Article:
Aristotelian Triangles

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The state of California recently banned the trapping of bobcats throughout the entire state. Carla Hall, a reporter for the Los Angeles Times, shared her opinion on the topic through an editorial. Immediately, the author establishes tone in the first paragraph. After briefly stating that the murder of Cecil the lion in Zimbabwe caused people around the world to become enraged, she writes, “...there is good-- and heartening!-- news from the wilds of California!” This opening sentence shows the author’s tone by taking on a glass-half-full attitude-- an optimistic and pleased tone for most article. She commends California for their decision. In the fifth paragraph, Hall states, “I’m impressed that the commission voted to ban...the trapping of…show more content…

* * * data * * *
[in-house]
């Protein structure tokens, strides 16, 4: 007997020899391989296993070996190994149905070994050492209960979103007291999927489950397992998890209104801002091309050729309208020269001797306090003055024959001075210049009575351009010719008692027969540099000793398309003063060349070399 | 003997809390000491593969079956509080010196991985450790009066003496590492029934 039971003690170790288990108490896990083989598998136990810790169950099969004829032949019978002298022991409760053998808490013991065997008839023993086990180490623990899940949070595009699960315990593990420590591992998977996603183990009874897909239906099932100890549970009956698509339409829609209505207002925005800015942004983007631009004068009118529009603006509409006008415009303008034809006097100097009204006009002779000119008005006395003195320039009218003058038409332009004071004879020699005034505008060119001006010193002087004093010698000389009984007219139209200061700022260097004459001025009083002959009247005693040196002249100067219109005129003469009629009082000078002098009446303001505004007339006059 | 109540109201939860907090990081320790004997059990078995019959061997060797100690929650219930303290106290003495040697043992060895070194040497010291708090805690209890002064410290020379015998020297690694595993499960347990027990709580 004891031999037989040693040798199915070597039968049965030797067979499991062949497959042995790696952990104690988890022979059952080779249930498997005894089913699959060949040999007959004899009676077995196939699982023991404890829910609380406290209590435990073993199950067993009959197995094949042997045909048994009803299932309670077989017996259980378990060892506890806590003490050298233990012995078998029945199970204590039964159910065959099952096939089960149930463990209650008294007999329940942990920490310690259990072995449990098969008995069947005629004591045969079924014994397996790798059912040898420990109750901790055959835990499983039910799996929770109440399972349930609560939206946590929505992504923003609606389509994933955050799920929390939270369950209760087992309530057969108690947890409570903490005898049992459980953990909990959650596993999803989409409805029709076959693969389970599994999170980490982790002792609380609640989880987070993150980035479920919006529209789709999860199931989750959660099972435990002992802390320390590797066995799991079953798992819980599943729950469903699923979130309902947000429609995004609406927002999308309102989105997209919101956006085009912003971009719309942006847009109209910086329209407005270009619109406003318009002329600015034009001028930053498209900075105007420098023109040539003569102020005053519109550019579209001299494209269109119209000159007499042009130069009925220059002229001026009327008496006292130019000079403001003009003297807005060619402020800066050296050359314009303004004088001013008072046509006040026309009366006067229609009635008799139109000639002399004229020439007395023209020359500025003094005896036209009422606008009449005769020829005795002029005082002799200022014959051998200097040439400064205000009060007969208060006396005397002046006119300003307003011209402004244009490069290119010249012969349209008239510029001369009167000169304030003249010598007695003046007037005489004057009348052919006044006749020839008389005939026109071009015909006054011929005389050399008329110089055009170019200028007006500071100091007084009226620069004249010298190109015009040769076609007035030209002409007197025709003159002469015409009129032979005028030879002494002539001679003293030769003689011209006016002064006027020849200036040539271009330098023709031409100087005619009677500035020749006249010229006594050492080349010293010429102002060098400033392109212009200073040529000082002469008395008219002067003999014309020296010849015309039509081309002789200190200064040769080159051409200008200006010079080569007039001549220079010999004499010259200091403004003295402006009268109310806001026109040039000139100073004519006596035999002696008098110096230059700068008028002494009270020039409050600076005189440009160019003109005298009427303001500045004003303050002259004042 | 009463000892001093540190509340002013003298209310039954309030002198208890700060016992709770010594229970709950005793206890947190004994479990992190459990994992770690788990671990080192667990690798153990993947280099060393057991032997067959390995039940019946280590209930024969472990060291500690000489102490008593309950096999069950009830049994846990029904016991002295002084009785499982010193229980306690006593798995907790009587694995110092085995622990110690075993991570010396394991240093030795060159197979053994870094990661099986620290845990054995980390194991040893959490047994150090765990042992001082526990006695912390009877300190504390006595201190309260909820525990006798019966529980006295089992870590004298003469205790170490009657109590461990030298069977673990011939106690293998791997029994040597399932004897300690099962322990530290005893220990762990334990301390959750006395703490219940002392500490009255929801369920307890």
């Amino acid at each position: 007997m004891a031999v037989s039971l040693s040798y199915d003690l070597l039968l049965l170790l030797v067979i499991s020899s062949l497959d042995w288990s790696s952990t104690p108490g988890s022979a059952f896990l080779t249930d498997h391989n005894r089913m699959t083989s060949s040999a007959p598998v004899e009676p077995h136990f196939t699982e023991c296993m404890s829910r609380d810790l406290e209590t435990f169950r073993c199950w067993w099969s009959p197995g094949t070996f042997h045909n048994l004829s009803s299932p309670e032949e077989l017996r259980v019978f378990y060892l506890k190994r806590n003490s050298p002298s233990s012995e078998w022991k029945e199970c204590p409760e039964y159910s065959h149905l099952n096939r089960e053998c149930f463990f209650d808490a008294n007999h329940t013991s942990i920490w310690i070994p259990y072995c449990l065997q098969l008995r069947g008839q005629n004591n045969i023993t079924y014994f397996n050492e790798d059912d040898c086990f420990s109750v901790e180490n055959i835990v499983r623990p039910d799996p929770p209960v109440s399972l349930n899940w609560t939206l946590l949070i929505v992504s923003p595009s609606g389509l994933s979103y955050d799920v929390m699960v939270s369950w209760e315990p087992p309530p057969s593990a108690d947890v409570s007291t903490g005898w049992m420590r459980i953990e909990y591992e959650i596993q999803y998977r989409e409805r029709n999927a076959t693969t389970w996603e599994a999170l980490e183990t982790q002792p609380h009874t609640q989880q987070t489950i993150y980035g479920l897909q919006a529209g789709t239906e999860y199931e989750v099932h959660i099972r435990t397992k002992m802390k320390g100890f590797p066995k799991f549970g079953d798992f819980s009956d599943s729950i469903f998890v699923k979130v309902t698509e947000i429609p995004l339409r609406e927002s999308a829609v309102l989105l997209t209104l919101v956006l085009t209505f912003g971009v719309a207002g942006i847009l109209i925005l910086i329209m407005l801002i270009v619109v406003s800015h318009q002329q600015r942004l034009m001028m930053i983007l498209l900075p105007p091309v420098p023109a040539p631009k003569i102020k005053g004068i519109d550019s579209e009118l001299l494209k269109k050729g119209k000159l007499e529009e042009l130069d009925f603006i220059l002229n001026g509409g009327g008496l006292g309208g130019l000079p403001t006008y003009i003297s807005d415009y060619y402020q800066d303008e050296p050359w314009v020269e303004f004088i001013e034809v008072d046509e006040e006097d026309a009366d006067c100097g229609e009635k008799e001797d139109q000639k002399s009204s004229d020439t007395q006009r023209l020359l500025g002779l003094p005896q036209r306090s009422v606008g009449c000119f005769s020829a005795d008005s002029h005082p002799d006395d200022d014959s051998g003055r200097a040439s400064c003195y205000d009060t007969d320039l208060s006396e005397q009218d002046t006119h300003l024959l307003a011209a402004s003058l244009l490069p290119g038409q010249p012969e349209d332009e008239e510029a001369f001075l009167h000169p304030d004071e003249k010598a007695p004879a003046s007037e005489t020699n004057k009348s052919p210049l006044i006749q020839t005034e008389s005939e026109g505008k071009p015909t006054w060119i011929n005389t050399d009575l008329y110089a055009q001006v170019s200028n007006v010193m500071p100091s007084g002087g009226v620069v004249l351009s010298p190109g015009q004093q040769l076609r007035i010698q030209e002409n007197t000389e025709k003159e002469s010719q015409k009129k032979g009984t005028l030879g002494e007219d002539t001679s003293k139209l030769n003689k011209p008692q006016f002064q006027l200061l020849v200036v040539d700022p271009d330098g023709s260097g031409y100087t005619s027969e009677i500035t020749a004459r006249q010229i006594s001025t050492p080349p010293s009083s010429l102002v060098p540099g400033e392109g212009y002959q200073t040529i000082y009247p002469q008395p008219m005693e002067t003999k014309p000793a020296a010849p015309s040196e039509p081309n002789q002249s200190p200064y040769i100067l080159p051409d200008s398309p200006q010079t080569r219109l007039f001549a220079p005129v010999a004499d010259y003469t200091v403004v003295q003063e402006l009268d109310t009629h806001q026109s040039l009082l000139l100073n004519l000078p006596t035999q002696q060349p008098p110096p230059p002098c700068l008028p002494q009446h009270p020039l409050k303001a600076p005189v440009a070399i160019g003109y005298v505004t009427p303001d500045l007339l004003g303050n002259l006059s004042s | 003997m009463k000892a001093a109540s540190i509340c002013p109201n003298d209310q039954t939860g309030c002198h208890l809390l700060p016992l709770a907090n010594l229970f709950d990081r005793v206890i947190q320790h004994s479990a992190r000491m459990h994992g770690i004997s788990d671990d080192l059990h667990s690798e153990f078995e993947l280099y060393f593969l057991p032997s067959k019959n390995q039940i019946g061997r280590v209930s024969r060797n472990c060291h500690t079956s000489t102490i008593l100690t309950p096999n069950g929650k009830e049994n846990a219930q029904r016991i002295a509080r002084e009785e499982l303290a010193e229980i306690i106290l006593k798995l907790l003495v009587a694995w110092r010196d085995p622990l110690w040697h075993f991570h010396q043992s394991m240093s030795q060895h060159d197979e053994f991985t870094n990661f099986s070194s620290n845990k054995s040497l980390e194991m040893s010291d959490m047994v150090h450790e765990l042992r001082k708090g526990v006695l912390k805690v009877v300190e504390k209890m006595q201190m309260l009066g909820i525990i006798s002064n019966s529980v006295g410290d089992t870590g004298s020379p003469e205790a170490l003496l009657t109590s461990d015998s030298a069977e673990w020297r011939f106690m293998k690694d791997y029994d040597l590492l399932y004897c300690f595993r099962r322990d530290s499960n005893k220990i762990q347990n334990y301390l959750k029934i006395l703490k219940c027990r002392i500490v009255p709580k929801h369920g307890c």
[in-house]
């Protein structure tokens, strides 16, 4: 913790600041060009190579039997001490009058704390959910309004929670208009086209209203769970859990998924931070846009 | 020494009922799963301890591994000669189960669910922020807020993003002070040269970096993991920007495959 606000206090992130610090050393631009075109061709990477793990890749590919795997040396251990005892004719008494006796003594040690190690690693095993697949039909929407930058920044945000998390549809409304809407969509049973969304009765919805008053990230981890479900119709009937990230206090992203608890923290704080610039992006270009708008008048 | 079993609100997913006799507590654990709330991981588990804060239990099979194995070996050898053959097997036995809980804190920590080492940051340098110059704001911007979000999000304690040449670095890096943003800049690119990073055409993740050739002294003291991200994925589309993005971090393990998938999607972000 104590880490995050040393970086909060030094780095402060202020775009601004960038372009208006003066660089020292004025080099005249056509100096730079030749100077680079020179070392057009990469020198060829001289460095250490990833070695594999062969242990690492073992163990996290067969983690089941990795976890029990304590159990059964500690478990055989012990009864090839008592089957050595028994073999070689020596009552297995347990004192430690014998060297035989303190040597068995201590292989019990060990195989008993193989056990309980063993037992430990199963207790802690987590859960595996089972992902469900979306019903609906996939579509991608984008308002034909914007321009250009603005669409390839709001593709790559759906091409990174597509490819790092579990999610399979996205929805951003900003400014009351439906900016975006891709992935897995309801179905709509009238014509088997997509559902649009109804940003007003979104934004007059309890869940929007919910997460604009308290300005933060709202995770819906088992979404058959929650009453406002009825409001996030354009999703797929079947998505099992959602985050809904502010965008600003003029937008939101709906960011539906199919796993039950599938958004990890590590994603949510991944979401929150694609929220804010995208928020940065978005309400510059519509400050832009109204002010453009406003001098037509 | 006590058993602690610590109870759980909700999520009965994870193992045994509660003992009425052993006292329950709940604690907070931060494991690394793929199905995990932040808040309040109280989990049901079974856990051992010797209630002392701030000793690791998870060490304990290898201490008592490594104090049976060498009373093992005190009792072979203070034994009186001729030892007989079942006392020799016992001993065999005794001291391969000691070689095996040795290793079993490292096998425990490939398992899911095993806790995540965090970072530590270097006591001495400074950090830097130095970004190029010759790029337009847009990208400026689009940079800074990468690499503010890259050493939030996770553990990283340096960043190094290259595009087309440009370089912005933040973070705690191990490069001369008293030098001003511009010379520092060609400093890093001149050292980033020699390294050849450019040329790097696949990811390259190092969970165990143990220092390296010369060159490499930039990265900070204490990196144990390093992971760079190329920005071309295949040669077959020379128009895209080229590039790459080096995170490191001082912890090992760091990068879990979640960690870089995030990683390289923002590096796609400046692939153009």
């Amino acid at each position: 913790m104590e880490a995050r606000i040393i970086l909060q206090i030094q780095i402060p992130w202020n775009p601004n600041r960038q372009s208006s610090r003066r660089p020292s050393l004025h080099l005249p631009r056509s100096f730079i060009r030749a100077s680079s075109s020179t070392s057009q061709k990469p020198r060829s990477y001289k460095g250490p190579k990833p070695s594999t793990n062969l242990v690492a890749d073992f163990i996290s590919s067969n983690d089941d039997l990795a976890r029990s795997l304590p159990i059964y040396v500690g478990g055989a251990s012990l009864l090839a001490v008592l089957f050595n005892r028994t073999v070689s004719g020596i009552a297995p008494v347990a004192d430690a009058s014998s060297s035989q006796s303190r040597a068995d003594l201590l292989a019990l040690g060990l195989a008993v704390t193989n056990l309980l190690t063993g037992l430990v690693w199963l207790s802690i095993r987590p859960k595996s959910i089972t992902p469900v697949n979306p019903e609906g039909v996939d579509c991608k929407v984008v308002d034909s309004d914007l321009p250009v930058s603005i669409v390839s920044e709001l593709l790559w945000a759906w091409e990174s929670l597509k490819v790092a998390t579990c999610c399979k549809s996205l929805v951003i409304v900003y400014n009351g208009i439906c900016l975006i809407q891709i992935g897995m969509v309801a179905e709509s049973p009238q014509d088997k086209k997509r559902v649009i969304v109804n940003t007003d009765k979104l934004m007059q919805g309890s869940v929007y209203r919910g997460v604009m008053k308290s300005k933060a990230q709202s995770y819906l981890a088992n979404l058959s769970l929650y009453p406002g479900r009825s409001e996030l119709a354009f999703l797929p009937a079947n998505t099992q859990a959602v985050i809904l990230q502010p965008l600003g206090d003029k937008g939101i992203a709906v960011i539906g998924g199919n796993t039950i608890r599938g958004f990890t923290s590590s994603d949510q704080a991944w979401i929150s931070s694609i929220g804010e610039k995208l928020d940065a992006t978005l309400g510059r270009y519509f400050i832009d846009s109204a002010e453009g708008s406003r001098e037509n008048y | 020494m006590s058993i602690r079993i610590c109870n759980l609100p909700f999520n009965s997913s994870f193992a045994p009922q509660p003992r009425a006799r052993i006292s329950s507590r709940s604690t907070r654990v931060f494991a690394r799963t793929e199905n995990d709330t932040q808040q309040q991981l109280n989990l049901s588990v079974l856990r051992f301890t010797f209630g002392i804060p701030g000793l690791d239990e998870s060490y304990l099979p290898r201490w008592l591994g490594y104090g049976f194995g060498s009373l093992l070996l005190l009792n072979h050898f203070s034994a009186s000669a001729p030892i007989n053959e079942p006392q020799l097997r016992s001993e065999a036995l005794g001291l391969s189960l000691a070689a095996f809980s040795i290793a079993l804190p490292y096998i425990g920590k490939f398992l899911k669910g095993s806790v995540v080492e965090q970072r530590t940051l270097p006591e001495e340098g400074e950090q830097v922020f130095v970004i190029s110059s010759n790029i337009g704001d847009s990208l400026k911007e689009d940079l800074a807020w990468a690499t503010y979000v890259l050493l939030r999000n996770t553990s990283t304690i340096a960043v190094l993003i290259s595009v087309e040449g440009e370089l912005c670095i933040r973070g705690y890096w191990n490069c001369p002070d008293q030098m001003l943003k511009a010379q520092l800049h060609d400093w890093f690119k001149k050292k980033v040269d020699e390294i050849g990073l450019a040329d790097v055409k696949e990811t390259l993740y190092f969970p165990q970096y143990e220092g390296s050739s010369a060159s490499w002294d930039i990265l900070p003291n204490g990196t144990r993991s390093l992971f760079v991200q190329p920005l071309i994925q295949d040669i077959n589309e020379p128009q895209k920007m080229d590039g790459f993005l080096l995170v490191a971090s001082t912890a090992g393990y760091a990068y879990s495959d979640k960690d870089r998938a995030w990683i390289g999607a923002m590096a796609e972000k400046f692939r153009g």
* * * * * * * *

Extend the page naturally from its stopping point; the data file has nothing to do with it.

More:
To establish pathos, Hall attempts to reach her audience, which is most likely comprised of animal lovers. “...wildlife should not be stalked, trapped, shot or beaten to death for sport…” By using the phrase “beaten to death,” Hall’s diction makes every act that disregards the living creature to be barbaric and inhumane. Those three words should draw out the reader 's compassion and empathy, therefore establishing pathos. Furthermore, Hall establishes logos by bringing up logical thought. When discussing the zonal method, she rationally explained why that would have ended up being a hassle. She explained that they would have to “figure out whether trappers were in the right zone when they got their bobcats” instead of simply banning trapping entirely. The audience, and apparently California, is able to see the better option based on convenience. While not bringing in facts, a statement from Nicole Paquette (the vice president of wildlife protection for the Humane Society of the U.S.) was used in the article. She also approves of the ban and stated, “...the public has never been more aware that killing an animal for its pelt is no worse than for a head and hide to decorate a trophy room.” This appeals to pathos and logos. It plays with the audience’s emotions as well as bringing in expert testimony. These are simply a few rhetorical devices that the author used to defend her
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